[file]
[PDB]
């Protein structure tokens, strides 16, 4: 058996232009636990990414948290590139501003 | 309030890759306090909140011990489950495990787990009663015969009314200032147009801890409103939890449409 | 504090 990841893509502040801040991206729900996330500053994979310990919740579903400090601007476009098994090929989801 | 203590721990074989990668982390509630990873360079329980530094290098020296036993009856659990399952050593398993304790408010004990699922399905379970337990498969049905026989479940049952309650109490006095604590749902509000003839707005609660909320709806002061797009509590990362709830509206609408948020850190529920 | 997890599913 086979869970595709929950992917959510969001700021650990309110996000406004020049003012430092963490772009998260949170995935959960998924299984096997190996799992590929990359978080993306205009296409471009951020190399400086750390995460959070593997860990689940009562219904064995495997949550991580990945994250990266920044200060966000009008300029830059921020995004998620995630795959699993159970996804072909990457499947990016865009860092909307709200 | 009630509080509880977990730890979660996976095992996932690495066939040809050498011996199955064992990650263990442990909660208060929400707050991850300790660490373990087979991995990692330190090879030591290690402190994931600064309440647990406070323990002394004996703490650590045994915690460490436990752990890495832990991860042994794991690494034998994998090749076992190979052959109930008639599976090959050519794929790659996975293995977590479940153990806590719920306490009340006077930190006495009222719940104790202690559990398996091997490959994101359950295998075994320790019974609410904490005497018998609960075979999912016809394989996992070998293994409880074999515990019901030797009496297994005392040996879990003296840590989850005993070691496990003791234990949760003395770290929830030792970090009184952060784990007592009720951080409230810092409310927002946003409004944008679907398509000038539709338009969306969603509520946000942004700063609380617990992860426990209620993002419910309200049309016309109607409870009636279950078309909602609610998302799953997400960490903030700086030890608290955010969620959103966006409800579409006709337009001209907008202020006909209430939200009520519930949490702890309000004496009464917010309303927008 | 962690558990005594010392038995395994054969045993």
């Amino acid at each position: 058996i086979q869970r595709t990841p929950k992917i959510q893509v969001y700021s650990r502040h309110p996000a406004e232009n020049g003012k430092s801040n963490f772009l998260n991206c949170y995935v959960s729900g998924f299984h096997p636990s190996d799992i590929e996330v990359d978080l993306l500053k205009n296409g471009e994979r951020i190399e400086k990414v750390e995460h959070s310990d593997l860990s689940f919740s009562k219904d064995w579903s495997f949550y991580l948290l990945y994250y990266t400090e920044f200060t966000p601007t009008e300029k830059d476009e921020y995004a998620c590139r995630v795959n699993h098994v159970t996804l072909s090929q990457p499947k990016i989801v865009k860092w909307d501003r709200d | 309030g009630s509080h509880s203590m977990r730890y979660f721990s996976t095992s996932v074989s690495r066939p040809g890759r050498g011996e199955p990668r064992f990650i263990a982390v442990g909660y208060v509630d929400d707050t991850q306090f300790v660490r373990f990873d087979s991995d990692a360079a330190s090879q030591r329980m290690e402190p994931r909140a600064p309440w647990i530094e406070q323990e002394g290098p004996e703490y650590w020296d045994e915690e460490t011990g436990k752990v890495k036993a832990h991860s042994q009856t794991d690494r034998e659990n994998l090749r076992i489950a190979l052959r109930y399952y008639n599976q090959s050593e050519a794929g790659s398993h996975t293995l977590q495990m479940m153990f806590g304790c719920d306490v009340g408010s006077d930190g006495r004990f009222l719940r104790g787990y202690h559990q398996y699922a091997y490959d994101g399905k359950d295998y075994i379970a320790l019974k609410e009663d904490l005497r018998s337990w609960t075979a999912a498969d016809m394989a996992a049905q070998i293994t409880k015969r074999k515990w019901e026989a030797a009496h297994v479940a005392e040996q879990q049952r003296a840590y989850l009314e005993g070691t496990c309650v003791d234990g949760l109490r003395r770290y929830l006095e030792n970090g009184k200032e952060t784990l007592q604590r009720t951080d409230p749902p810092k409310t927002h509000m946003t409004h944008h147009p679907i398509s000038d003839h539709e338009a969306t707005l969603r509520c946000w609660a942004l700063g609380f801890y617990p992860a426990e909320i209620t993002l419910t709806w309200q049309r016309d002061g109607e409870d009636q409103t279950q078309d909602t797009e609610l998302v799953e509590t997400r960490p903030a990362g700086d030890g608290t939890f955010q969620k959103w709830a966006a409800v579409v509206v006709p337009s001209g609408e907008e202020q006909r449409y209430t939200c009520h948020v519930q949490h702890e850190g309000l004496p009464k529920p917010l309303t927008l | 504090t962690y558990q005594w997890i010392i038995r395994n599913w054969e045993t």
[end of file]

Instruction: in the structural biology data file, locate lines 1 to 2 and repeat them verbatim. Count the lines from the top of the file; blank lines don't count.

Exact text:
[PDB]
């Protein structure tokens, strides 16, 4: 058996232009636990990414948290590139501003 | 309030890759306090909140011990489950495990787990009663015969009314200032147009801890409103939890449409 | 504090 990841893509502040801040991206729900996330500053994979310990919740579903400090601007476009098994090929989801 | 203590721990074989990668982390509630990873360079329980530094290098020296036993009856659990399952050593398993304790408010004990699922399905379970337990498969049905026989479940049952309650109490006095604590749902509000003839707005609660909320709806002061797009509590990362709830509206609408948020850190529920 | 997890599913 086979869970595709929950992917959510969001700021650990309110996000406004020049003012430092963490772009998260949170995935959960998924299984096997190996799992590929990359978080993306205009296409471009951020190399400086750390995460959070593997860990689940009562219904064995495997949550991580990945994250990266920044200060966000009008300029830059921020995004998620995630795959699993159970996804072909990457499947990016865009860092909307709200 | 009630509080509880977990730890979660996976095992996932690495066939040809050498011996199955064992990650263990442990909660208060929400707050991850300790660490373990087979991995990692330190090879030591290690402190994931600064309440647990406070323990002394004996703490650590045994915690460490436990752990890495832990991860042994794991690494034998994998090749076992190979052959109930008639599976090959050519794929790659996975293995977590479940153990806590719920306490009340006077930190006495009222719940104790202690559990398996091997490959994101359950295998075994320790019974609410904490005497018998609960075979999912016809394989996992070998293994409880074999515990019901030797009496297994005392040996879990003296840590989850005993070691496990003791234990949760003395770290929830030792970090009184952060784990007592009720951080409230810092409310927002946003409004944008679907398509000038539709338009969306969603509520946000942004700063609380617990992860426990209620993002419910309200049309016309109607409870009636279950078309909602609610998302799953997400960490903030700086030890608290955010969620959103966006409800579409006709337009001209907008202020006909209430939200009520519930949490702890309000004496009464917010309303927008 | 962690558990005594010392038995395994054969045993």